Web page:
Snyder & Mylin Septic Service • 717-284-0303
1130 Lancaster Pike, Drumore, PA 17518
Office hrs. Monday – Friday 7:30 am to 4 pm
Township Mandated Septic Pumping
Some townships in Lancaster and surrounding counties are now requiring homeowners to have their septic tanks pumped and cleaned on a regular basis. Septic haulers need to be registered with the townships and must do an inspection of the overall system as well as fill out a report for the homeowner to submit to the township in order to be compliant with the regulations. Currently the following townships in Lancaster have enacted this ordinance, and others will be soon to follow:
• Bart • Conestoga • Drumore • Little Britain
• Manor • Pequea • Strasburg • West Lampeter
Many residents who have never had an on-lot septic system before (ie, those who were hooked to a public sewer service at a previous residence), or those who may not have a good understanding of how an on-lot system works are not happy with the new ordinances. After all, few people like more government regulations being enacted, but this one is beneficial to the homeowner as well as our environment.
Why should I have my tank pumped?
A septic tank is designed to be the primary treatment component in a septic system. Wastewater from the house enters the septic tank which acts as a settling chamber. Solids settle to the bottom and a layer of scum (soap, grease,etc.) float on top. In between is what’s called “effluent”, baffles in the tank prevent scum and solids from leaving the tank and getting out into the absorption area, commonly refered to as a “drainfield”. Solids (“sludge”) and scum that can escape the tank are what cause pores in the soil of the absorption area to become clogged thus preventing the effluent from being absorbed into the ground. Systems permited after 1996 are required to have 2 septic tanks, this allows greater seperation of the scum and sludge and results in cleaner effluent entering the absorption area. As the sludge builds up on the tank bottom and the scum gets thicker on top, less and less area is left for effluent and eventually material that should stay contained in the tank has nowhere to go and gets forced out into the absorption area where it begins to do irreperable damage. Regular cleaning removes the sludge and scum thus keeping them out of the absorption area. Septic systems fail to function because more effluent goes into them than they are designed to absorb or to much solid content has gotten into the absorption area and clogged the pores in the soil.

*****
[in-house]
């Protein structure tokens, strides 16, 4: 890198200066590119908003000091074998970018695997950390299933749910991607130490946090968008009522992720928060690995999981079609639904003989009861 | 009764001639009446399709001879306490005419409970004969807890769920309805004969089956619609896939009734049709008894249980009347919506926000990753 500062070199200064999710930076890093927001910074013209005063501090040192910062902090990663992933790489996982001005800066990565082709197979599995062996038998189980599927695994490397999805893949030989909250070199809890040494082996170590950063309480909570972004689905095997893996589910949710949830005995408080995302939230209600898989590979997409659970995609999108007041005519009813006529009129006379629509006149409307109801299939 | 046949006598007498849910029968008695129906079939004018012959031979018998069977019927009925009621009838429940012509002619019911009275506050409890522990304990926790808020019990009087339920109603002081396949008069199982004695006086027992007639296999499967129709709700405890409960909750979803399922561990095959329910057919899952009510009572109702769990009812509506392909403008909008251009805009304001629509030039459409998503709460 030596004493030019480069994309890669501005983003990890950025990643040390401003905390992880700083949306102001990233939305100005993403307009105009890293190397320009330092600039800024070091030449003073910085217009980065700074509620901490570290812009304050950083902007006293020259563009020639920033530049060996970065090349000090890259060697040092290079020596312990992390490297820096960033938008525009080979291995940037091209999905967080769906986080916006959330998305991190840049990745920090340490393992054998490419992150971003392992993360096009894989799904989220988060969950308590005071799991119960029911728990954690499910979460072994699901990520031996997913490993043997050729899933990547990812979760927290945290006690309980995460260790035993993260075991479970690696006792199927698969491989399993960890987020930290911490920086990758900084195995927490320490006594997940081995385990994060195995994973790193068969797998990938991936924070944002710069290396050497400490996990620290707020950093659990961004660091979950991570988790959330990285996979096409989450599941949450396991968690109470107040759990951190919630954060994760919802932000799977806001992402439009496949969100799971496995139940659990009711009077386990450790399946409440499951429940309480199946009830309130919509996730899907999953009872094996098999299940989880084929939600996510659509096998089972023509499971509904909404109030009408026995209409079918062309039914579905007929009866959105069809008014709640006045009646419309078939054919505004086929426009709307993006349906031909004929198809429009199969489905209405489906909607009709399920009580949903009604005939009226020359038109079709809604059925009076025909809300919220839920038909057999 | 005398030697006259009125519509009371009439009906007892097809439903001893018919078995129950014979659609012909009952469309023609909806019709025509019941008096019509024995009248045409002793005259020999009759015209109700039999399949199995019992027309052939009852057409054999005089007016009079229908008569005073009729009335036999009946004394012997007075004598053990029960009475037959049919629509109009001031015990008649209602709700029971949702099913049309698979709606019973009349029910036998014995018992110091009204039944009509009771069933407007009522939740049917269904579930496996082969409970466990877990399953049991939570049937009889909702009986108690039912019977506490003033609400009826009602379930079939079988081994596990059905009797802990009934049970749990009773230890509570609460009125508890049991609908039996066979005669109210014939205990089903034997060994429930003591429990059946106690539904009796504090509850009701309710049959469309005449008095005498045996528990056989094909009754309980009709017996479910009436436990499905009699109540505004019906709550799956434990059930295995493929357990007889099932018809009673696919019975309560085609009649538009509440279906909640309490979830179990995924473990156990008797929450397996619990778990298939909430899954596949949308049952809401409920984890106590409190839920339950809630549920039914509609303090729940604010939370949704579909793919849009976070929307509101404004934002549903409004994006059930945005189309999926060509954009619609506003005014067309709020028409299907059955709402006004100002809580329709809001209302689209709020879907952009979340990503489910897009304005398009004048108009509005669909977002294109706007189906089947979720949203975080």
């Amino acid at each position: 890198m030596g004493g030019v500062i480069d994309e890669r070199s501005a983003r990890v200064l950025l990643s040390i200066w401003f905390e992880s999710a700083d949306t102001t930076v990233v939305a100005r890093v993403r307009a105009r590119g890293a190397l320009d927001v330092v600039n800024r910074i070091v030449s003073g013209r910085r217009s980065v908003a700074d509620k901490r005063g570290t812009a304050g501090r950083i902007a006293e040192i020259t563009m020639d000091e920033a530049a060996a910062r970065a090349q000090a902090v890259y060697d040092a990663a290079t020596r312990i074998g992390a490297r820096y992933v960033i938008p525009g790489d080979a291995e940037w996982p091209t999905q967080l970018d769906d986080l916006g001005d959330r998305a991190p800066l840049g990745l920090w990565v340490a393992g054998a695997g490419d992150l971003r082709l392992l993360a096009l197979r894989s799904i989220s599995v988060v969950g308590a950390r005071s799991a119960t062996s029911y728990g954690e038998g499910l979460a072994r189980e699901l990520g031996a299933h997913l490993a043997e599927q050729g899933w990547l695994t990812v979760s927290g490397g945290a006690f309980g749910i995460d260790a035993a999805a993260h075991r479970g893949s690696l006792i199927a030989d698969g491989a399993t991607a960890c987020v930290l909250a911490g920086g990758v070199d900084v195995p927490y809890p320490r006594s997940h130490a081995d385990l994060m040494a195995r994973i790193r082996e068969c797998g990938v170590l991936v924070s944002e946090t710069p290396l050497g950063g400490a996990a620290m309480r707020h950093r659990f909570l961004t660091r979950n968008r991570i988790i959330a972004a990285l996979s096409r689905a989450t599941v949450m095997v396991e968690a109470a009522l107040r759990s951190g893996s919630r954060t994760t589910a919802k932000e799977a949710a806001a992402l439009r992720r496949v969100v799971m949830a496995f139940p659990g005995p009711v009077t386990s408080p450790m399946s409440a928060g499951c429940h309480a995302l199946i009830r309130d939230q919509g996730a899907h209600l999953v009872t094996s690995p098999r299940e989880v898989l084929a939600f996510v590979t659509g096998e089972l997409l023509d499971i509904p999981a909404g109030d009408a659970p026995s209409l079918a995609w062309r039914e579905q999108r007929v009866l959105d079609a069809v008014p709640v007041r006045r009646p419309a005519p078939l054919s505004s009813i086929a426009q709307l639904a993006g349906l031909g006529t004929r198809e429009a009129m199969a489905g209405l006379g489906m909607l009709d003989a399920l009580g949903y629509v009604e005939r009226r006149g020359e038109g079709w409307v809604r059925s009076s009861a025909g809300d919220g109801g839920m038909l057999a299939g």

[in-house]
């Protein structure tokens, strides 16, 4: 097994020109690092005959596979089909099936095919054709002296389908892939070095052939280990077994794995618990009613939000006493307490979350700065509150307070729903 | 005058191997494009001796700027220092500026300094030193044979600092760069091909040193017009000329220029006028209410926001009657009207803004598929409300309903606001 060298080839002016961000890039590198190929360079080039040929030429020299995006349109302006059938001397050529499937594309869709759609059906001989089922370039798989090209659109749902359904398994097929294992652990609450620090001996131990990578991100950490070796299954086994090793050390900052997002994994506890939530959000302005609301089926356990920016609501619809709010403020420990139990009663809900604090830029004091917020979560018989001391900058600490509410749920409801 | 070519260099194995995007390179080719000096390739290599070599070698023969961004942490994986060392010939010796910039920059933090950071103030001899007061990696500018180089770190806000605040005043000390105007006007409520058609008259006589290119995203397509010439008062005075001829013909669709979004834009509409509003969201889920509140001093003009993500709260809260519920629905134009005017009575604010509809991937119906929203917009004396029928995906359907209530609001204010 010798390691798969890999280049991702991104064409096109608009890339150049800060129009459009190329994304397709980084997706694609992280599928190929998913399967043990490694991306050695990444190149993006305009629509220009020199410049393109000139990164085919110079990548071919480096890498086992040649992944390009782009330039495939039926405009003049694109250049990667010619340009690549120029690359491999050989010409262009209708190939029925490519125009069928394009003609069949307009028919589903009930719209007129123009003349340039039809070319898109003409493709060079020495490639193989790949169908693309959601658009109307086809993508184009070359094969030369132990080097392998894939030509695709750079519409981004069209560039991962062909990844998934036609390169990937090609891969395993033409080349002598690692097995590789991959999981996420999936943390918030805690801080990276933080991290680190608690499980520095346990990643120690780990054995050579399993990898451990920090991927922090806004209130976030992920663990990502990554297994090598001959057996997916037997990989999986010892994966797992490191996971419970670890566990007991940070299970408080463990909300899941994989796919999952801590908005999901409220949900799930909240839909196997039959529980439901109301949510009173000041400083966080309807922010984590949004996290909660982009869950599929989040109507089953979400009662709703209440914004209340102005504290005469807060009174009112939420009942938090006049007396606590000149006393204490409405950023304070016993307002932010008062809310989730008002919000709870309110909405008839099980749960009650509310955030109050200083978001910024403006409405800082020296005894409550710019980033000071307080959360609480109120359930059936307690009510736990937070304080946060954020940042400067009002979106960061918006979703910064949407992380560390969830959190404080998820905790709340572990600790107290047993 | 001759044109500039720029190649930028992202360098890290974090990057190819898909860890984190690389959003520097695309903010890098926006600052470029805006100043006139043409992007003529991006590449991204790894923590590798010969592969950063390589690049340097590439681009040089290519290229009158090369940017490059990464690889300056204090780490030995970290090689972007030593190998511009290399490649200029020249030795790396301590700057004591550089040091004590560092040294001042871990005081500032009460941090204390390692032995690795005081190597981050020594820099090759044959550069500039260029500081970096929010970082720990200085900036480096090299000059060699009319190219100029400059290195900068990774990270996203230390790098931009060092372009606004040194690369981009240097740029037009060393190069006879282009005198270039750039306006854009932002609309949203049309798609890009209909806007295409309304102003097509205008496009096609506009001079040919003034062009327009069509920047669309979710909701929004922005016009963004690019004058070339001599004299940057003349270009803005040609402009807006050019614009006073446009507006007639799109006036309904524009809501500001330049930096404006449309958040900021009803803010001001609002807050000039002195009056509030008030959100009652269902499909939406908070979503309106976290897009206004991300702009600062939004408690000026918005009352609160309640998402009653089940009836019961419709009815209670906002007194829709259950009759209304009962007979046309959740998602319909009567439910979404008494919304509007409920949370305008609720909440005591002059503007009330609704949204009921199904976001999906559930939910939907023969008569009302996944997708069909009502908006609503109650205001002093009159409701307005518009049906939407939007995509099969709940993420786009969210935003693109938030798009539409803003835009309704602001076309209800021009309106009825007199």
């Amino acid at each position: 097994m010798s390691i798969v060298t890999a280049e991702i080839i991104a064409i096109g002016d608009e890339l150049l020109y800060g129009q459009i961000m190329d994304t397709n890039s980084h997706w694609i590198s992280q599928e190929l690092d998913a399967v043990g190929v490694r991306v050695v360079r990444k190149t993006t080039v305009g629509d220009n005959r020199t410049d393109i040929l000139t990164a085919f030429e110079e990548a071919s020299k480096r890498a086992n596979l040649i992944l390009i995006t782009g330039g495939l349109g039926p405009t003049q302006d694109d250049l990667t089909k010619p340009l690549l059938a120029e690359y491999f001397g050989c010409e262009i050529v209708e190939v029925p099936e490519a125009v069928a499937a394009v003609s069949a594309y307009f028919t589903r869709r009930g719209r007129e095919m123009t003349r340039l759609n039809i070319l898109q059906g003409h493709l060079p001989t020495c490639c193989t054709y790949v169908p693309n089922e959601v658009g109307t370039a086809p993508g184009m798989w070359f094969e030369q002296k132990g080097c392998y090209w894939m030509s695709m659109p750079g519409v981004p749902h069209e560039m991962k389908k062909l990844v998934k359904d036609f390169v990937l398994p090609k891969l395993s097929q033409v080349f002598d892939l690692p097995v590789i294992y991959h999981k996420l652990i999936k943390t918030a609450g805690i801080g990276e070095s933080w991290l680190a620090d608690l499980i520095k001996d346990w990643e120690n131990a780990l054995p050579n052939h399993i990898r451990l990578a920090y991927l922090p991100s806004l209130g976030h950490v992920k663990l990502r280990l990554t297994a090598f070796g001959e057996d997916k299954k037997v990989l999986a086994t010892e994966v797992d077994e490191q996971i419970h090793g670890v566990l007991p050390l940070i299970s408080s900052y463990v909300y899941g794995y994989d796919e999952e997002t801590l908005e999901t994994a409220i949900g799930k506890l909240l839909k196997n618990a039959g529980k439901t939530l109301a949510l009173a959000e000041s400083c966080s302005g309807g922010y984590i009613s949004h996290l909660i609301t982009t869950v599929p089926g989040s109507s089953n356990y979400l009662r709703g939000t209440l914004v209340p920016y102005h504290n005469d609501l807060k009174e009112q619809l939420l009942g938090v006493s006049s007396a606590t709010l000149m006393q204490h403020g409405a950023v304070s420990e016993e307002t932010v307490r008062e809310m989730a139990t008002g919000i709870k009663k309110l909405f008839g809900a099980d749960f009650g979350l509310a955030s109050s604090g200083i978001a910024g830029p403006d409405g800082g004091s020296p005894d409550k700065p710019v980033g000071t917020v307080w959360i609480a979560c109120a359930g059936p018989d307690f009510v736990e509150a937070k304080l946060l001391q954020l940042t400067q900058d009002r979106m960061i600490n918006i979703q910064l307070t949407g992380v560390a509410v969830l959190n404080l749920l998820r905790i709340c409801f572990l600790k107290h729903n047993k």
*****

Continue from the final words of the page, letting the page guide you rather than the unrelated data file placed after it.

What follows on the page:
How often do I need to have my tank pumped?
Every 2 to 3 years is a general rule of thumb for the average household, but every situation is different. Some households should be done more often and some may be able to go longer (your pumper can tell you this after cleaning the tank(s). Keep in mind, if you live in a township with a pumping ordinance, their guidelines are for the maximum time allowed between pumpings. You may wish to do it more often if needed to better maintain your septic system.
A word about garbage disposals:
An on-lot septic system is not designed to handle a home with a garbage disposal. If you have one we strongly recommend pumping your septic tank(s) at least every 6 months. We can usually always tell a home has a garbage disposal as soon as the tank lid is opened and many times when asked, the owner will say “I have one… but I never use it”. If this were true, how did we know? If it’s there, people are using it, and more often than they realize.